Quito: Ecuador's vice-president says the toll in the country's devastating earthquake has risen to 77 dead and 578 injured.
Vice-President Jorge Glas made the announcement early Sunday on the Security Ministry's Twitter account.
Glas and emergency rescue workers are pressing to reach the sparsely populated area of fishing ports and tourist beaches along the country's Pacific coast where the magnitude-7.8 quake struck after nightfall on Saturday.
A powerful, 7.8-magnitude earthquake shook Ecuador's central coast on Saturday, killing at least 41 people and spreading panic hundreds of kilometres (miles) away as it collapsed homes and buckled a major overpass.
The US Geological Survey said the shallow quake, the strongest since 1979 to hit Ecuador, was centred 27 kilometres (16 miles) south-southeast of Muisne, a sparsely populated area of fishing ports that's popular with tourists.
"We're trying to do the most we can but there's almost nothing we can do," said Gabriel Alcivar, mayor of Pedernales, a town of 40,000 near the epicentre. He pleaded for rescuers as dozens of buildings in the town were flattened, people trapped and looting broke out amid the chaos. "This wasn't just a house that collapsed, it was an entire town."
Among those killed was the driver of a car crushed by an overpass that buckled in Guayaquil, the country's most populous city.
On social media residents shared photos of homes collapsed, the roof of a shopping centre coming apart and supermarket shelves shaking violently. In Manta, the airport was closed after the control tower collapsed, injuring an air force official. Hydroelectric dams and oil pipelines in the OPEC-member nation were shut down as a precautionary measure.
President Rafael Correa, who is in Rome after attending a Vatican conference Friday, called on Ecuadoreans to stay strong while authorities monitor events.
He said on Twitter he had signed a decree declaring a national emergency but that the earliest he could get back to Ecuador is Sunday afternoon. He said that there were "dozens of dead" from the earthquake.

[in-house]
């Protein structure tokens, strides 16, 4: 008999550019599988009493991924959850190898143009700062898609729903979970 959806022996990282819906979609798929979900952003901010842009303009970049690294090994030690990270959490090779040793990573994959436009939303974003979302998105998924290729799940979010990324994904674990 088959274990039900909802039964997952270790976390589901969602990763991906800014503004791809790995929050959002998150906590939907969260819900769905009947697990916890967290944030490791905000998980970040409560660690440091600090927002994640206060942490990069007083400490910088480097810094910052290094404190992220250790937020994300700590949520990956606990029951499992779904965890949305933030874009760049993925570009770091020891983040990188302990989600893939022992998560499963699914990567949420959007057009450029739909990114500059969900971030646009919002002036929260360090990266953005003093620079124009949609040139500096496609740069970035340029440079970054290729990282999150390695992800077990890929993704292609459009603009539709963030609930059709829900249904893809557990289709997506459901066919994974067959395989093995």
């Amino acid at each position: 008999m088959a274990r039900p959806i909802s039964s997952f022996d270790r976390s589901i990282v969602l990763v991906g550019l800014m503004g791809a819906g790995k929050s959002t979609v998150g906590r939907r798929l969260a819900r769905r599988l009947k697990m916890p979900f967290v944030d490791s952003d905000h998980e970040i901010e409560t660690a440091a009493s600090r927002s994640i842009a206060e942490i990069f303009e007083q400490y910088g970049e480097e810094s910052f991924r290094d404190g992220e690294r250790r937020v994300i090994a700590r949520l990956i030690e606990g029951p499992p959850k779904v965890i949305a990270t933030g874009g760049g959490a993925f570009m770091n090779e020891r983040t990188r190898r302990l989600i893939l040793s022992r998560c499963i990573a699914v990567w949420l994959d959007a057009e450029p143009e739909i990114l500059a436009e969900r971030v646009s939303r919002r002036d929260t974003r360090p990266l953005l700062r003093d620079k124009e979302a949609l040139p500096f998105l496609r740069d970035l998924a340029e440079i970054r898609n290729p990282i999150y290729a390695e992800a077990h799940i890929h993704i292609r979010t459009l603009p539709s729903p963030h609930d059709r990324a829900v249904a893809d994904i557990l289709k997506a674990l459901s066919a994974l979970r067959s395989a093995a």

The Pacific Tsunami Warning Centre said hazardous tsunami waves are possible for some coasts. While the government hadn't issued a tsunami alert, Glas urged residents along the coast to move to higher ground and towns near the epicentre were also being evacuated as a precautionary measure. An emergency had been declared in six of Ecuador's 24 provinces, while sporting events and concerts were cancelled until further notice nationwide.
"It's very important that Ecuadoreans remain calm during this emergency," Glas said from Ecuador's national crisis room.
The quake was felt across the border in Colombia, where it shook residents in Cali and Popayan, and Peru briefly issued a tsunami warning.
In the capital Quito hundreds of kilometres away from the epicentre, the quake was felt for about 40 seconds and people fled to the streets in fear. The quake knocked out electricity in several neighborhoods and six homes collapsed but the situation under control and power being restored, Quito's Mayor Mauricio Rodas said.
"I'm in a state of panic," said Zoila Villena, one of many Quito residents who congregated in the streets. "My building moved a lot and things fell to the floor. Lots of neighbors were screaming and kids crying."
The USGS originally put the quake at a magnitude of 7.4 then raised it to 7.8. It had a depth of 19 kilometres. At least 36 aftershocks followed, one as strong as 6 on the Richter scale, and authorities urged residents to brace for even stronger ones in the coming hours and days.
Guayaquil's international airport was also closed because of a lack of communications.
The quake comes on the heels of two deadly earthquakes across the Pacific, in the southernmost of Japan's four main islands. A magnitude-6.5 earthquake struck Thursday near Kumamoto, followed by a magnitude-7.3 earthquake just 28 hours later. The quakes have killed 41 people and injured about 1,500, flattened houses and triggered major landslides.